I still want to understand concurrency, scalably. I would like to have analyses that I could deploy with high speed and low friction (e.g., not copious annotations or proof hints) and produce high-quality reports useful to programmers writing concurrent programs without disturbing their workflow too much. Then it could scale to many programmers and many programs. Maybe I am asking for too much, but that is what I would like to find.”
    The project went much better than I had ever hoped. Fast forward to 2018, and the RacerD race detector has found thousands of race bugs which have been fixed by Facebook programmers before code reaches production, it has been instrumental in the conversion of Facebook’s Android App from a single-threaded to a multi-threaded architecture, and it even has received press attention (e.g., in infoq, techrepublic, thenewstack, and elsewhere).
    In this talk I will tell you about the development of the project, its twists and its turns, the compromises and design decisions we made to achieve an impactful analysis, and how jumping back and forth between the perspective of an engineer and that of a scientist helped. My aim is to convey what it’s like to work on an open research problem in static analysis, while at the same time pursuing the industrial goal of helping people, and how these two activities can boost one another.

Affiliated Events

  1. 9th Workshop on Static Analysis and Systems Biology (SASB 2018)
        Chairs: Tatjana Petrov (University of Konstanz, Germany) and Ankit Gupta (ETH Zurich, Switzerland)

  2. 9th Workshop on Tools for Automatic Program Analysis (TAPAS 2018)

  3.      Chair: Fausto Spoto (University of Verona/Julia Srl, Italy)


  1. Program Chair

  2. Andreas Podelski (University of Freiburg, Germany)

  1. Program Committee

  2. Domagoj Babic (Google Inc., USA)

  3. Sam Blackshear (Facebook, USA)

  4. Marc Brockschmidt (Microsoft Research, UK)

  5. Swarat Chaudhuri (Rice University, USA)

  6. Bor-Yuh Evan Chang (University of Colorado Boulder, USA)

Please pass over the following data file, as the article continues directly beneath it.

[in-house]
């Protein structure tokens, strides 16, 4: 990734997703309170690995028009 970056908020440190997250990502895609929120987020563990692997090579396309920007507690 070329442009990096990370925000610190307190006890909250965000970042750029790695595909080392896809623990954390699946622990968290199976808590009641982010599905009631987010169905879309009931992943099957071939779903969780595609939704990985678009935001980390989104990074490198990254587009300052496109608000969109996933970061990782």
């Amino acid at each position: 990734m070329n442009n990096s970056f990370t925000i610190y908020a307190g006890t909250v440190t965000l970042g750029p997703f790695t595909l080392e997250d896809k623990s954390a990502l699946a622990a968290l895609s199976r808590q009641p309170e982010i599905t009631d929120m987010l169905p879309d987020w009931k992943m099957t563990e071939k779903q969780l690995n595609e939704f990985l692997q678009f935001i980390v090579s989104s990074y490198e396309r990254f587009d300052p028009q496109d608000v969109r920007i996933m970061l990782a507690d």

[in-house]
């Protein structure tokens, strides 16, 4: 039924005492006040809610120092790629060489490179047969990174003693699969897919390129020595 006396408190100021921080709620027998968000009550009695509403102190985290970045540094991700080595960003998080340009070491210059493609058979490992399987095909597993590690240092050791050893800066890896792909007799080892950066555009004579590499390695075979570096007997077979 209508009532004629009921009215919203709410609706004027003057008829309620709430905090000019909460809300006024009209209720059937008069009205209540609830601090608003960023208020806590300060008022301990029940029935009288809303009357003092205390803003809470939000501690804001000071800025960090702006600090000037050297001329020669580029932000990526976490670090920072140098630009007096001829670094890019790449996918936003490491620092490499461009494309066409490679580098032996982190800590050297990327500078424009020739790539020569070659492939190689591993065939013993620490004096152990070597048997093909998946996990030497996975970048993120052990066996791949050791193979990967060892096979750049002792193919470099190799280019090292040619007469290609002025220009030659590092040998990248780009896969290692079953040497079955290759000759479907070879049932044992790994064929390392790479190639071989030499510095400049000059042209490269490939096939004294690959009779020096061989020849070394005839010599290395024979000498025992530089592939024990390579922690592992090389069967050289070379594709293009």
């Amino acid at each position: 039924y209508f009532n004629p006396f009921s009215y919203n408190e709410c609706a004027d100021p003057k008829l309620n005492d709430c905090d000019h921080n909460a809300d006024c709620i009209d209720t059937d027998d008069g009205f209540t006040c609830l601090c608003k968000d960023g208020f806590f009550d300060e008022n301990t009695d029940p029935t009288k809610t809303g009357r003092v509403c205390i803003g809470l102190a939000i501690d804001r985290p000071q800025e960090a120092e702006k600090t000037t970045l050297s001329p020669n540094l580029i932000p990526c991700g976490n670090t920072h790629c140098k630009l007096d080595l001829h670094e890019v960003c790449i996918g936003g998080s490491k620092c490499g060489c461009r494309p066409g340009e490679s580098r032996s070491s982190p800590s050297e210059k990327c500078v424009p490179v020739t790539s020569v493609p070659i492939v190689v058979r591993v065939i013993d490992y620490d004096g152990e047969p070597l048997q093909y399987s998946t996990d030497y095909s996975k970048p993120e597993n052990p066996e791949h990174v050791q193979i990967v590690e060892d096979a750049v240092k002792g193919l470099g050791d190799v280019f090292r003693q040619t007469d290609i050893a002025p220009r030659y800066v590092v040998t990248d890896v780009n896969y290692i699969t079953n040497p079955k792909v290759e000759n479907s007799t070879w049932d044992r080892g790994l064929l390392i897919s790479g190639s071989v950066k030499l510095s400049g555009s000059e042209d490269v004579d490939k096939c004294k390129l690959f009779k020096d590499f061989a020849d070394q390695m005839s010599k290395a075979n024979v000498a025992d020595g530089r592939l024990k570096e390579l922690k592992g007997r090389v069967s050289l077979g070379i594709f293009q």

7. Jérôme Feret (INRIA/ENS/CNRS, France)

  8. Ashutosh Gupta (TIFR, India)

  9. Nicolas Halbwachs (Verimag/CNRS, France)

  10. Lukáš Holík (Brno University of Technology, Czech Republic)

  11. Barbara König (University of Duisburg-Essen, Germany)

  12. Boris Köpf (IMDEA Software Institute, Spain)

  13. Shuvendu Lahiri (Microsoft Research, USA)

  14. Hakjoo Oh (Korea University, South Korea)

  15. Sylvie Putot (École Polytechnique, France)

  16. Francesco Ranzato (University of Padova, Italy)

  17. Jakob Rehof (TU Dortmund University, Germany)

  18. Xavier Rival (CNRS/ENS/INRIA, France)

  19. Sriram Sankaranarayanan (University of Colorado Boulder, USA)

  20. Harald Søndergaard (The University of Melbourne, Australia)

  21. Alexander J. Summers (ETH Zurich, Switzerland)

  22. Ashish Tiwari (SRI International, USA)

  23. Caterina Urban (ETH Zurich, Switzerland)

  24. Lenore Zuck (University of Illinois at Chicago, USA)

  25. Damien Zufferey (MPI-SWS, Germany)

  26. Florian Zuleger (TU Wien, Austria)

  1. Artifact Evaluation Chair

  2. Xavier Rival (CNRS/ENS/INRIA, France)

  1. Artifact Evaluation Committee

  2. Ahmad Salim Al Sibahi (University of Copenhagen, Denmark)

  3. Frédéric Besson (Inria/Univ Rennes/CNRS/IRISA, France)

  4. Liqian Chen (NUDT, China)

  5. Gidon Ernst (National Institute of Informatics, Japan)

  6. George Fourtounis (University of Athens, Greece)

  7. Kihong Heo (University of Pennsylvania, USA)

  8. Huisong Li (CNRS/ENS/INRIA, France)

  9. Sergio Mover (University of Colorado Boulder, USA)

  10. Hakjoo Oh (Korea University, South Korea)

  11. Oded Padon (Tel Aviv University, Israel)

  12. Jihyeok Park (KAIST, South Korea)

  13. Marie Pelleau (University Nice/Sophia Antipolis, France)

  14. Markus Schordan (Lawrence Livermore National Laboratory, USA)

  15. Fausto Spoto (University of Verona/Julia Srl, Italy)

  16. David Sprunger (National Institute of Informatics, Japan)

  17. Caterina Urban (ETH Zurich, Switzerland)

  18. Jules Villard (Facebook)

  1. Publicity Chair

  2. Caterina Urban (ETH Zurich, Switzerland)